BANGOR, Maine — The Maine Department of Education has conditionally selected a New Hampshire-based education firm to create the statewide assessment that will replace Maine’s defunct Smarter Balanced test.

New acting education Commissioner Bill Beardsley announced Tuesday the decision to award a conditional contract to Measured Progress Inc. to develop the state-required math and English language arts assessments for the current school year. Maine students in grades 3-8 and high school juniors will take the new standardized tests.

“Further contract details will be negotiated between the Maine DOE and Measured Progress Inc.,” Beardsley said. “Once those final steps have been completed, we will be in a position to move forward.”

Details on the proposed cost of the deal were not released. Anne Gabbianelli, Maine DOE spokeswoman, said in a text message Tuesday night she did not have access to proposed figures and added they are still subject to negotiation.

The tests will replace last year’s, which were developed by Smarter Balanced Assessment Consortium. The Smarter Balanced tests were criticized by some teachers, parents and students for taking too long to complete, being poorly worded and difficult to use.

The Legislature voted to kill the test after its debut year and launch a task force to find a new provider for this year’s exams. The state spent $2.7 million to implement the test.

That task force of education officials and educators crafted a request for proposals to build new tests. The request for proposals was released in early September. Beardsley said the state received five responses. Measured Progress’s competitors have 15 days to appeal the state’s decision before it becomes final. The State Procurement Review Committee also must review documentation to ensure the competitive process and decision were handled appropriately.

Measured Progress has had problems in other states.

This past summer, Nevada reached a $1.3 million settlement with the firm after just 30 percent of the roughly 214,000 students expected to take the Web-based tests were able to complete them because of crashes and log-in problems, according to the Las Vegas Review-Journal.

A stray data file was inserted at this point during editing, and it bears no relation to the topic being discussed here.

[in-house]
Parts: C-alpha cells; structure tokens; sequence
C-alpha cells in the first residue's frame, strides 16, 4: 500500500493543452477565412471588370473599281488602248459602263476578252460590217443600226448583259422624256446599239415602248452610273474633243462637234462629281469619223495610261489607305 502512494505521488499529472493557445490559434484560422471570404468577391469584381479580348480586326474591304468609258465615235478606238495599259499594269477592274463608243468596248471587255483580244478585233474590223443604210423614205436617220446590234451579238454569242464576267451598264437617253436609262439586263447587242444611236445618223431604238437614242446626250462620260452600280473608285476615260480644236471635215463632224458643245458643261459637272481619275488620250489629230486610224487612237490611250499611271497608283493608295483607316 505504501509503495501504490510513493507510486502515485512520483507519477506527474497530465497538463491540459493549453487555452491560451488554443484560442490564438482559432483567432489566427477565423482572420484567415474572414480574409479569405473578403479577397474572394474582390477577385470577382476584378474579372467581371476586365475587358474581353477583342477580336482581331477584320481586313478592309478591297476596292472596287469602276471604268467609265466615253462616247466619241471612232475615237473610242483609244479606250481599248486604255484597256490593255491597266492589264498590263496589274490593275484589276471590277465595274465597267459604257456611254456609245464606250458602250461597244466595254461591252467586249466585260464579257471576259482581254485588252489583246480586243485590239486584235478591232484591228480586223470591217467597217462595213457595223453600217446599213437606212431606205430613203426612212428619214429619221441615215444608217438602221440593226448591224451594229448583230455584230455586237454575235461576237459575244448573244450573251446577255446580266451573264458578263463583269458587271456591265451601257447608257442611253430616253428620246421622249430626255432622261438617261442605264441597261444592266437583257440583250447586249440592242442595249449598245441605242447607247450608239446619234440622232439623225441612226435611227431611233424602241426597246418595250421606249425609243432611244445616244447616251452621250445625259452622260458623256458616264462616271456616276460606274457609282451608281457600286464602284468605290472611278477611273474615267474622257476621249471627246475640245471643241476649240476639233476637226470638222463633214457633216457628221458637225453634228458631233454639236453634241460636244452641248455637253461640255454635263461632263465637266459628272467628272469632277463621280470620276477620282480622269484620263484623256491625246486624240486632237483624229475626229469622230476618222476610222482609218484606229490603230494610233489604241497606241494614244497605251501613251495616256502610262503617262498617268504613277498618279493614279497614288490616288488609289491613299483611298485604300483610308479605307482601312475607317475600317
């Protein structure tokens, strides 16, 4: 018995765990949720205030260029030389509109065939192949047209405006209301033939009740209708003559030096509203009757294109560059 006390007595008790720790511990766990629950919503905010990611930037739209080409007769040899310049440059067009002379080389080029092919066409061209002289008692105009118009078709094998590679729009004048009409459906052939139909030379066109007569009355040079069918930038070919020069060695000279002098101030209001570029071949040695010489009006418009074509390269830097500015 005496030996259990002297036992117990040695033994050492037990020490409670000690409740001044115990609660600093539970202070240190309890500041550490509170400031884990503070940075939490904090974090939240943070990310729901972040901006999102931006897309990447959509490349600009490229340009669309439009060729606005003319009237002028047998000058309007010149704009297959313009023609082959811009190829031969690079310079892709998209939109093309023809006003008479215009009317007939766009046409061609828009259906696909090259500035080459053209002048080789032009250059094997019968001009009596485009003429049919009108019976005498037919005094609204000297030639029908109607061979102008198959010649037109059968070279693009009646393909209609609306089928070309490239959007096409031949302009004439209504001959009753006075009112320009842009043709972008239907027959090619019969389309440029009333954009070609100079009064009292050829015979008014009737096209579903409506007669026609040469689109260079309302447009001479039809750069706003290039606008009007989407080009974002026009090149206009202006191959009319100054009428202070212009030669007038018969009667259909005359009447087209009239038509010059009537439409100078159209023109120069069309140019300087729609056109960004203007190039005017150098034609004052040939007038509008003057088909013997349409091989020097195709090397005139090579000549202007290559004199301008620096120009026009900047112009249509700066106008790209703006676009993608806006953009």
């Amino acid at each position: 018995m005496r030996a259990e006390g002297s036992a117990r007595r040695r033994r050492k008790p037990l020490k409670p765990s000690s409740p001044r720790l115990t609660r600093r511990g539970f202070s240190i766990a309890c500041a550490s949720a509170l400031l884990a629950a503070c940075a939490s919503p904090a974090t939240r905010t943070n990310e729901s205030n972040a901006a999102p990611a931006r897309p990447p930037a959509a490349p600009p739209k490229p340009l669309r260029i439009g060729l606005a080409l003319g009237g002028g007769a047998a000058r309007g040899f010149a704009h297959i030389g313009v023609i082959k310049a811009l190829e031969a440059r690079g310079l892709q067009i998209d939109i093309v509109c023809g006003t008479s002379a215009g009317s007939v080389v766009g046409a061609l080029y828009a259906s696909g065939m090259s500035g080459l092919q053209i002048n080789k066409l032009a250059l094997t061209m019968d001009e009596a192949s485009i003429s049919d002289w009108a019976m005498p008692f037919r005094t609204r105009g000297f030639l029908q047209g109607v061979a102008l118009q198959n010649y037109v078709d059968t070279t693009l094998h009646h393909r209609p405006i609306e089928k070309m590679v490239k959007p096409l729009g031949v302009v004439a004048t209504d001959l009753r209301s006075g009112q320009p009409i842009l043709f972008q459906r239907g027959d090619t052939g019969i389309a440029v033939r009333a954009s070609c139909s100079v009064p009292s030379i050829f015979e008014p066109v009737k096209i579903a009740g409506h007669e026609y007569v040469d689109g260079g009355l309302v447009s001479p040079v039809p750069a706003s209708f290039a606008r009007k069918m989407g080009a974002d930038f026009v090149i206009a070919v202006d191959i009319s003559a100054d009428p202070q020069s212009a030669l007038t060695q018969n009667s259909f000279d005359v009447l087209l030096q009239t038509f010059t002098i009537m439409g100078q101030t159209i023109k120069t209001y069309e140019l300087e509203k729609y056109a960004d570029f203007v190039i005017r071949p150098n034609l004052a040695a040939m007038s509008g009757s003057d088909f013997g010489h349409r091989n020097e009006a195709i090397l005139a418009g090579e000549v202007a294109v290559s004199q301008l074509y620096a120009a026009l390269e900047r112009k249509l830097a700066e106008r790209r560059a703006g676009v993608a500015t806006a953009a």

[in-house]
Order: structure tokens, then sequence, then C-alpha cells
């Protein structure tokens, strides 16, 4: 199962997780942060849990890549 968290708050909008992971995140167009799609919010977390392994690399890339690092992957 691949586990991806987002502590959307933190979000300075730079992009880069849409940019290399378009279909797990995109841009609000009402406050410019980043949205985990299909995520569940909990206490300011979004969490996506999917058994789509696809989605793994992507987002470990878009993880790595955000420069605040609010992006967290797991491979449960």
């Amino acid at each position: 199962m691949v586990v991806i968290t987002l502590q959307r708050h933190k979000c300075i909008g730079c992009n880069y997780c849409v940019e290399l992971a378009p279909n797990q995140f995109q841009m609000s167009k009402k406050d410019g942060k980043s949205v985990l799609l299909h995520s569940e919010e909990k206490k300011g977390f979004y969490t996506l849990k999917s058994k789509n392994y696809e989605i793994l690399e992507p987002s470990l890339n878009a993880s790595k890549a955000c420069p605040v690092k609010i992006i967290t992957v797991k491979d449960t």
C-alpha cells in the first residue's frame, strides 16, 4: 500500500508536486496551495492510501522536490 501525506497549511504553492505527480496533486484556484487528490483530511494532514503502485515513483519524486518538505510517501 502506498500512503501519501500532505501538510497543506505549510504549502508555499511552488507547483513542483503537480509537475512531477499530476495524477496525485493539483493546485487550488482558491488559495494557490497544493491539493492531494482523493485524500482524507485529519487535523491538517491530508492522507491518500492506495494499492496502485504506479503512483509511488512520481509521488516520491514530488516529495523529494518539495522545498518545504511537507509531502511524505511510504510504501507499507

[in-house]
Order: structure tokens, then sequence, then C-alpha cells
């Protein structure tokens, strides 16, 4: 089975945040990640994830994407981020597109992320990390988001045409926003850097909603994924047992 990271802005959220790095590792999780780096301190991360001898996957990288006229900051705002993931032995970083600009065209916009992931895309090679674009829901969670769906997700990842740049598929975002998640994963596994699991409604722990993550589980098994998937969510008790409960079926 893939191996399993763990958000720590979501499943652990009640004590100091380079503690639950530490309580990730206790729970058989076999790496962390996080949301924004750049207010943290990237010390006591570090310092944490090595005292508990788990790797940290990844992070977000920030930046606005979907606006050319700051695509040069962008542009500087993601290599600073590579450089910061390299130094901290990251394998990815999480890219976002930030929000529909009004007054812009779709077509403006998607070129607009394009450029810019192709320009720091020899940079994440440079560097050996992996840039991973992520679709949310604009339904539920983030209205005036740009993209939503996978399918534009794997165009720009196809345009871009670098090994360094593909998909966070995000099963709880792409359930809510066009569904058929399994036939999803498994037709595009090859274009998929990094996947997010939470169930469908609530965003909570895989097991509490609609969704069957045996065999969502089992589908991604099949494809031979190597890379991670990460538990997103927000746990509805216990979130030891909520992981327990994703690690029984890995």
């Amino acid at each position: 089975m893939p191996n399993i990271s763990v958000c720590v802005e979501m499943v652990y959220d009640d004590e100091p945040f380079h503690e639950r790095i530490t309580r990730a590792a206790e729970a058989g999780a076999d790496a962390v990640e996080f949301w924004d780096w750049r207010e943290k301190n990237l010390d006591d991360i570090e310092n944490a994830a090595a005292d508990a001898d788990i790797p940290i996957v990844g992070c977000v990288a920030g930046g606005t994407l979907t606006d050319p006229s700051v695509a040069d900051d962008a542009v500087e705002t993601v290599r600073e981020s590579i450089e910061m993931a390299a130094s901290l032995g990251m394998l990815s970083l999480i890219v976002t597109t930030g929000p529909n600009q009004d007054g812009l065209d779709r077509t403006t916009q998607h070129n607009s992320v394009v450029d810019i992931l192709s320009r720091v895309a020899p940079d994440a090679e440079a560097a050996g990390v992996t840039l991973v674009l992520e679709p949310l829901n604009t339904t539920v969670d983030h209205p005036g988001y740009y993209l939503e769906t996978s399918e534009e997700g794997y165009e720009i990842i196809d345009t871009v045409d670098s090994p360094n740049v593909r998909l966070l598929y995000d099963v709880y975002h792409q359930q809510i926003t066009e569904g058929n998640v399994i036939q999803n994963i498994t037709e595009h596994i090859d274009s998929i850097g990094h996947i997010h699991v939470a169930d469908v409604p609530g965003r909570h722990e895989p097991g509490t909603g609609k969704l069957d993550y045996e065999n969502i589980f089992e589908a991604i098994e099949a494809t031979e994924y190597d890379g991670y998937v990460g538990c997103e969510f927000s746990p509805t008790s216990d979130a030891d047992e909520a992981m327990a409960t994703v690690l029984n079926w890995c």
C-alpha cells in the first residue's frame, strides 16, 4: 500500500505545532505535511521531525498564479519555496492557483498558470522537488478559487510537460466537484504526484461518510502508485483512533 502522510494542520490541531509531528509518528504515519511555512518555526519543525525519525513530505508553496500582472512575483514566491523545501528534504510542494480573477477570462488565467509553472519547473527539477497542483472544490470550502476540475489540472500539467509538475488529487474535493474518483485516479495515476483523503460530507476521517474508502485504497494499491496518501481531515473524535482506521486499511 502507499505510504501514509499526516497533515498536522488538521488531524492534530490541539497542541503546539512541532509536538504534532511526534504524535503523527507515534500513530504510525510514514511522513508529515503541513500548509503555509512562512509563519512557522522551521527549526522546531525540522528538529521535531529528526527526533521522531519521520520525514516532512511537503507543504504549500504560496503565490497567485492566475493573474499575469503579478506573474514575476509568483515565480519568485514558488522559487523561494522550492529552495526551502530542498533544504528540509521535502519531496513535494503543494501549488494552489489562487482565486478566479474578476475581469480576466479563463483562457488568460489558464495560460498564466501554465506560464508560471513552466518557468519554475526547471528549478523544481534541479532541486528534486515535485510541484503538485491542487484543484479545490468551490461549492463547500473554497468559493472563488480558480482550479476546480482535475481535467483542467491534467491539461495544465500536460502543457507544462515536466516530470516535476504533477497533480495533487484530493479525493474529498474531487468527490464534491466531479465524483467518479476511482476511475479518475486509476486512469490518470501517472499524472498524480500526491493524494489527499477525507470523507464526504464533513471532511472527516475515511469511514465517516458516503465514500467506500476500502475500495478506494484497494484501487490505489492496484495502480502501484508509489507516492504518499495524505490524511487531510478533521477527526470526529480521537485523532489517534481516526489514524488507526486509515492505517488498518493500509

North Dakota also is seeking compensation of more than $300,000 for problems it experienced while administering the test, according to the Bismarck Tribune. Those technical glitches included log-in problems and lagging servers when many students were taking the tests.

Schools in Montana reported similar issues and decided during testing in April that the 2015 test would be optional because of the difficulties schools were having administering them.

Other states, such as Oklahoma, have implemented Measured Progress tests with few problems.

In several states, including Nevada, Montana and North Dakota, Measured Progress and Smarter Balanced have been closely tied, with Measured Progress working as a testing contractor for the larger SBAC. Under those partnerships, Measured Progress uses a Smarter Balanced delivery platform to issue its tests.

North Dakota, in fact, is seeking its compensation from Smarter Balanced, rather than Measured Progress.

Gabbianelli said Tuesday that to her knowledge, Smarter Balanced would not be involved with Measured Progress in Maine.

In June, Measured Progress laid off about 50 employees, according to the New Hampshire paper Foster’s Daily Democrat. That came after 40 layoffs in October 2014. Measured Progress CEO Martin Borg told the newspaper that the layoffs were meant to make the company more competitive in a tumultuous standardized testing industry.

Like the test before it, Measured Progress exams would be based on Common Core standards for math and English language arts, which were adopted into Maine Learning Results in 2011.

“Measured Progress Inc. developed the original Maine Educational Assessment years ago,” said Maine Education Association President Lois Kilby-Chesley. “While it remains to be seen what test will come out of the company this time around, any test that does not provide concrete information to instruct teachers’ lessons to better help their students is a test that takes time away from learning.”

Kilby-Chesley said she hopes the voices of teachers and parents who raised concerns about the previous tests have been heard and will be taken into account as the state works with Measured Progress to develop the new assessment.

Follow Nick McCrea on Twitter at @nmccrea213.